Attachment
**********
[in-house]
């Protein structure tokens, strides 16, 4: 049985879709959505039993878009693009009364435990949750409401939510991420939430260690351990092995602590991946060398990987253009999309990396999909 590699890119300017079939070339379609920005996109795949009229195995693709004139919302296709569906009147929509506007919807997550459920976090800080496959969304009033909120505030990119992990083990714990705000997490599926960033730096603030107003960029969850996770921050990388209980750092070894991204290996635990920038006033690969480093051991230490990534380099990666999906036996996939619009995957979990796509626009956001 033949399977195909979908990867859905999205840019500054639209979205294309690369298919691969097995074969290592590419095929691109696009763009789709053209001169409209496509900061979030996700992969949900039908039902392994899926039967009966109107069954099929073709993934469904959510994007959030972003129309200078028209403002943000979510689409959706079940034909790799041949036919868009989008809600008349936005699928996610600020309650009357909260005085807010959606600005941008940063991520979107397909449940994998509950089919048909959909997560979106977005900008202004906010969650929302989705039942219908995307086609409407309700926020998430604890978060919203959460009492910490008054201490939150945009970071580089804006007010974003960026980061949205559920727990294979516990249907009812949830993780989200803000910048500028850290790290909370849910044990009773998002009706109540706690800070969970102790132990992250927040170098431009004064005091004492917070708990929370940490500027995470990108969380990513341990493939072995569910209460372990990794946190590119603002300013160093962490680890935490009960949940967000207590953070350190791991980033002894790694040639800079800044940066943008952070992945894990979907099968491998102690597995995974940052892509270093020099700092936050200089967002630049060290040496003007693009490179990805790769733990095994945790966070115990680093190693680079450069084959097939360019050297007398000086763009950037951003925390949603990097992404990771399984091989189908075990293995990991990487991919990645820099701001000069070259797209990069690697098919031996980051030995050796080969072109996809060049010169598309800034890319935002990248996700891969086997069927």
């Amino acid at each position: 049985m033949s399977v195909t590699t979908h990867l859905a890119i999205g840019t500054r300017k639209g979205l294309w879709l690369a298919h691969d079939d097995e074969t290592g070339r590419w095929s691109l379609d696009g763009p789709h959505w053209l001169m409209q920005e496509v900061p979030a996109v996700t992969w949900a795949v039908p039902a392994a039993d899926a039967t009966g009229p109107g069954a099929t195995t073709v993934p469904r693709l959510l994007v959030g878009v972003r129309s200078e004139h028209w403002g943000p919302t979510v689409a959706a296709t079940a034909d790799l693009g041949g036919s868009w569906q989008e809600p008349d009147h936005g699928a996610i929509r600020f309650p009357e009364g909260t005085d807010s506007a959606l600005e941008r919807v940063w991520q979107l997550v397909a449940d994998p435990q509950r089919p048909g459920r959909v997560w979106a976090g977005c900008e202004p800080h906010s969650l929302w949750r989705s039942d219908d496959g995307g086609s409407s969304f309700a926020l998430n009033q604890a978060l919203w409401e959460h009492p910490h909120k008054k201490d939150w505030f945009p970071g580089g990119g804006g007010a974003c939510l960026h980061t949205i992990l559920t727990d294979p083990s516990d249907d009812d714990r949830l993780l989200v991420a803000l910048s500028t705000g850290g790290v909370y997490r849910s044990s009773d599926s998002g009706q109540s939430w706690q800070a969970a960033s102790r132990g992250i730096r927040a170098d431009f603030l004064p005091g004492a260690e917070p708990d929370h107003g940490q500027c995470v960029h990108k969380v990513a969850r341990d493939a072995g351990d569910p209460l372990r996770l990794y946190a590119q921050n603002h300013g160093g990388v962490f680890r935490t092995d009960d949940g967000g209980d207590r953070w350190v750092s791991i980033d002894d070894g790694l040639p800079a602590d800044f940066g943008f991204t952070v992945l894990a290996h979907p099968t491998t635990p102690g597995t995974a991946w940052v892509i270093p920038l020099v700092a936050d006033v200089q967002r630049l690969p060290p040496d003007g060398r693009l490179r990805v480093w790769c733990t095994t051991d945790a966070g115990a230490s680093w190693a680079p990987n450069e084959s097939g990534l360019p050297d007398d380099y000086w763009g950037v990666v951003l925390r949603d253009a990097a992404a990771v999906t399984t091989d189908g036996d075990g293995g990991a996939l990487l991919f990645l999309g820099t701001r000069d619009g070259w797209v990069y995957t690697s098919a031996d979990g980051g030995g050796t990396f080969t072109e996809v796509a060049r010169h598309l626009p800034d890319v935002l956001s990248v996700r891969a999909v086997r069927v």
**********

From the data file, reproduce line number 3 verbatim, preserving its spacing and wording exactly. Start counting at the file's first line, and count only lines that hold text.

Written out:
């Amino acid at each position: 049985m033949s399977v195909t590699t979908h990867l859905a890119i999205g840019t500054r300017k639209g979205l294309w879709l690369a298919h691969d079939d097995e074969t290592g070339r590419w095929s691109l379609d696009g763009p789709h959505w053209l001169m409209q920005e496509v900061p979030a996109v996700t992969w949900a795949v039908p039902a392994a039993d899926a039967t009966g009229p109107g069954a099929t195995t073709v993934p469904r693709l959510l994007v959030g878009v972003r129309s200078e004139h028209w403002g943000p919302t979510v689409a959706a296709t079940a034909d790799l693009g041949g036919s868009w569906q989008e809600p008349d009147h936005g699928a996610i929509r600020f309650p009357e009364g909260t005085d807010s506007a959606l600005e941008r919807v940063w991520q979107l997550v397909a449940d994998p435990q509950r089919p048909g459920r959909v997560w979106a976090g977005c900008e202004p800080h906010s969650l929302w949750r989705s039942d219908d496959g995307g086609s409407s969304f309700a926020l998430n009033q604890a978060l919203w409401e959460h009492p910490h909120k008054k201490d939150w505030f945009p970071g580089g990119g804006g007010a974003c939510l960026h980061t949205i992990l559920t727990d294979p083990s516990d249907d009812d714990r949830l993780l989200v991420a803000l910048s500028t705000g850290g790290v909370y997490r849910s044990s009773d599926s998002g009706q109540s939430w706690q800070a969970a960033s102790r132990g992250i730096r927040a170098d431009f603030l004064p005091g004492a260690e917070p708990d929370h107003g940490q500027c995470v960029h990108k969380v990513a969850r341990d493939a072995g351990d569910p209460l372990r996770l990794y946190a590119q921050n603002h300013g160093g990388v962490f680890r935490t092995d009960d949940g967000g209980d207590r953070w350190v750092s791991i980033d002894d070894g790694l040639p800079a602590d800044f940066g943008f991204t952070v992945l894990a290996h979907p099968t491998t635990p102690g597995t995974a991946w940052v892509i270093p920038l020099v700092a936050d006033v200089q967002r630049l690969p060290p040496d003007g060398r693009l490179r990805v480093w790769c733990t095994t051991d945790a966070g115990a230490s680093w190693a680079p990987n450069e084959s097939g990534l360019p050297d007398d380099y000086w763009g950037v990666v951003l925390r949603d253009a990097a992404a990771v999906t399984t091989d189908g036996d075990g293995g990991a996939l990487l991919f990645l999309g820099t701001r000069d619009g070259w797209v990069y995957t690697s098919a031996d979990g980051g030995g050796t990396f080969t072109e996809v796509a060049r010169h598309l626009p800034d890319v935002l956001s990248v996700r891969a999909v086997r069927v």